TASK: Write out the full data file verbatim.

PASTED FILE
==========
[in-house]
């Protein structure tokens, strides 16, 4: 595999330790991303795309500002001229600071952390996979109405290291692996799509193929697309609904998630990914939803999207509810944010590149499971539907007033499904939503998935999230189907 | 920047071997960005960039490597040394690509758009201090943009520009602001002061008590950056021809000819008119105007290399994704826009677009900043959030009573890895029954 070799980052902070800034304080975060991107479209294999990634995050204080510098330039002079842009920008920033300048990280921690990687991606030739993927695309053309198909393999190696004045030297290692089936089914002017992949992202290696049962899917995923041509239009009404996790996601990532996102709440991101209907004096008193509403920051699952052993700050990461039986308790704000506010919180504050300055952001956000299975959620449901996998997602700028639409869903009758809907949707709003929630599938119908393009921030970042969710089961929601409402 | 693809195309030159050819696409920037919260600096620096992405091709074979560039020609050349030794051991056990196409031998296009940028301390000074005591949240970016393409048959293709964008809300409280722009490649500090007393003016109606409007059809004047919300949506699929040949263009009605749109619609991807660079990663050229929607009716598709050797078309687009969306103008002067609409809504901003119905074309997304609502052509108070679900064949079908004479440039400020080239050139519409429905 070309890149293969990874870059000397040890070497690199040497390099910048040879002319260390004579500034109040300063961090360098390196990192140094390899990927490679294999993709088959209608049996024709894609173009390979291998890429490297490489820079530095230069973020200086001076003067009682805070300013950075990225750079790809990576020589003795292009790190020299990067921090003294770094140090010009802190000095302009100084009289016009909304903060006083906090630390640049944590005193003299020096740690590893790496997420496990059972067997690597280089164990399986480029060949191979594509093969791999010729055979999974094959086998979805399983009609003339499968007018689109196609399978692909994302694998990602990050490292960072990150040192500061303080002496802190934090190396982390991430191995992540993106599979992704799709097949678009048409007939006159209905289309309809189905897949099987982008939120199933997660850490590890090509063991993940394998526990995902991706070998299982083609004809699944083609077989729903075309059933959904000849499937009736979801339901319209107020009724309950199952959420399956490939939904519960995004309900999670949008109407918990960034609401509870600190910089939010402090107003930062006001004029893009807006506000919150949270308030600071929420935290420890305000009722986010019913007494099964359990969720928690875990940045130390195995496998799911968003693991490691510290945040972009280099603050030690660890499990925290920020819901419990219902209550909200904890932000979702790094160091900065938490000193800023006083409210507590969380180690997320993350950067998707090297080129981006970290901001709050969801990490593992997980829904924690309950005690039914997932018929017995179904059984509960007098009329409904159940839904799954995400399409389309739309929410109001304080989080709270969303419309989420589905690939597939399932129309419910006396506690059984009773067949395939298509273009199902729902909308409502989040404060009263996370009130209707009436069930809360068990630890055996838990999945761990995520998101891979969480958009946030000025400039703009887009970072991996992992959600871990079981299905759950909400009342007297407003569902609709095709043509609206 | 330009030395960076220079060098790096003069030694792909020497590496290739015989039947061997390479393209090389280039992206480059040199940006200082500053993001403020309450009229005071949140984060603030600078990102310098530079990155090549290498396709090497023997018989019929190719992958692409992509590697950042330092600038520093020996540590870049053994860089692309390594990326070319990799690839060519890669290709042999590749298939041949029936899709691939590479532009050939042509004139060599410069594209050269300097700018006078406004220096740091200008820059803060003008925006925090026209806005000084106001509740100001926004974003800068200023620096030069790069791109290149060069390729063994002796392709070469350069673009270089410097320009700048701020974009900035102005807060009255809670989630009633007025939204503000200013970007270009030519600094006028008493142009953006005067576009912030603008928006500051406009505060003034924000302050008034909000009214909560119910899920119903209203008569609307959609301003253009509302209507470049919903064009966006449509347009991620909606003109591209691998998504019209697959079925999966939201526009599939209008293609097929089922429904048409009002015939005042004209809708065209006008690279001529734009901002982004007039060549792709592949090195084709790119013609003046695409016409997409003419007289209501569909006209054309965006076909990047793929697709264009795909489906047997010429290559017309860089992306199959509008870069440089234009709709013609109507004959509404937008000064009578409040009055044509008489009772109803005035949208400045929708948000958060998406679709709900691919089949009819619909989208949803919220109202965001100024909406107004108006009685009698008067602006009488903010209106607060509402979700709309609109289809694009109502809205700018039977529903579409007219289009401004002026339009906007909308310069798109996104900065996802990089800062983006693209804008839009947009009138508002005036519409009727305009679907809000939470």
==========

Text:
[in-house]
């Protein structure tokens, strides 16, 4: 595999330790991303795309500002001229600071952390996979109405290291692996799509193929697309609904998630990914939803999207509810944010590149499971539907007033499904939503998935999230189907 | 920047071997960005960039490597040394690509758009201090943009520009602001002061008590950056021809000819008119105007290399994704826009677009900043959030009573890895029954 070799980052902070800034304080975060991107479209294999990634995050204080510098330039002079842009920008920033300048990280921690990687991606030739993927695309053309198909393999190696004045030297290692089936089914002017992949992202290696049962899917995923041509239009009404996790996601990532996102709440991101209907004096008193509403920051699952052993700050990461039986308790704000506010919180504050300055952001956000299975959620449901996998997602700028639409869903009758809907949707709003929630599938119908393009921030970042969710089961929601409402 | 693809195309030159050819696409920037919260600096620096992405091709074979560039020609050349030794051991056990196409031998296009940028301390000074005591949240970016393409048959293709964008809300409280722009490649500090007393003016109606409007059809004047919300949506699929040949263009009605749109619609991807660079990663050229929607009716598709050797078309687009969306103008002067609409809504901003119905074309997304609502052509108070679900064949079908004479440039400020080239050139519409429905 070309890149293969990874870059000397040890070497690199040497390099910048040879002319260390004579500034109040300063961090360098390196990192140094390899990927490679294999993709088959209608049996024709894609173009390979291998890429490297490489820079530095230069973020200086001076003067009682805070300013950075990225750079790809990576020589003795292009790190020299990067921090003294770094140090010009802190000095302009100084009289016009909304903060006083906090630390640049944590005193003299020096740690590893790496997420496990059972067997690597280089164990399986480029060949191979594509093969791999010729055979999974094959086998979805399983009609003339499968007018689109196609399978692909994302694998990602990050490292960072990150040192500061303080002496802190934090190396982390991430191995992540993106599979992704799709097949678009048409007939006159209905289309309809189905897949099987982008939120199933997660850490590890090509063991993940394998526990995902991706070998299982083609004809699944083609077989729903075309059933959904000849499937009736979801339901319209107020009724309950199952959420399956490939939904519960995004309900999670949008109407918990960034609401509870600190910089939010402090107003930062006001004029893009807006506000919150949270308030600071929420935290420890305000009722986010019913007494099964359990969720928690875990940045130390195995496998799911968003693991490691510290945040972009280099603050030690660890499990925290920020819901419990219902209550909200904890932000979702790094160091900065938490000193800023006083409210507590969380180690997320993350950067998707090297080129981006970290901001709050969801990490593992997980829904924690309950005690039914997932018929017995179904059984509960007098009329409904159940839904799954995400399409389309739309929410109001304080989080709270969303419309989420589905690939597939399932129309419910006396506690059984009773067949395939298509273009199902729902909308409502989040404060009263996370009130209707009436069930809360068990630890055996838990999945761990995520998101891979969480958009946030000025400039703009887009970072991996992992959600871990079981299905759950909400009342007297407003569902609709095709043509609206 | 330009030395960076220079060098790096003069030694792909020497590496290739015989039947061997390479393209090389280039992206480059040199940006200082500053993001403020309450009229005071949140984060603030600078990102310098530079990155090549290498396709090497023997018989019929190719992958692409992509590697950042330092600038520093020996540590870049053994860089692309390594990326070319990799690839060519890669290709042999590749298939041949029936899709691939590479532009050939042509004139060599410069594209050269300097700018006078406004220096740091200008820059803060003008925006925090026209806005000084106001509740100001926004974003800068200023620096030069790069791109290149060069390729063994002796392709070469350069673009270089410097320009700048701020974009900035102005807060009255809670989630009633007025939204503000200013970007270009030519600094006028008493142009953006005067576009912030603008928006500051406009505060003034924000302050008034909000009214909560119910899920119903209203008569609307959609301003253009509302209507470049919903064009966006449509347009991620909606003109591209691998998504019209697959079925999966939201526009599939209008293609097929089922429904048409009002015939005042004209809708065209006008690279001529734009901002982004007039060549792709592949090195084709790119013609003046695409016409997409003419007289209501569909006209054309965006076909990047793929697709264009795909489906047997010429290559017309860089992306199959509008870069440089234009709709013609109507004959509404937008000064009578409040009055044509008489009772109803005035949208400045929708948000958060998406679709709900691919089949009819619909989208949803919220109202965001100024909406107004108006009685009698008067602006009488903010209106607060509402979700709309609109289809694009109502809205700018039977529903579409007219289009401004002026339009906007909308310069798109996104900065996802990089800062983006693209804008839009947009009138508002005036519409009727305009679907809000939470």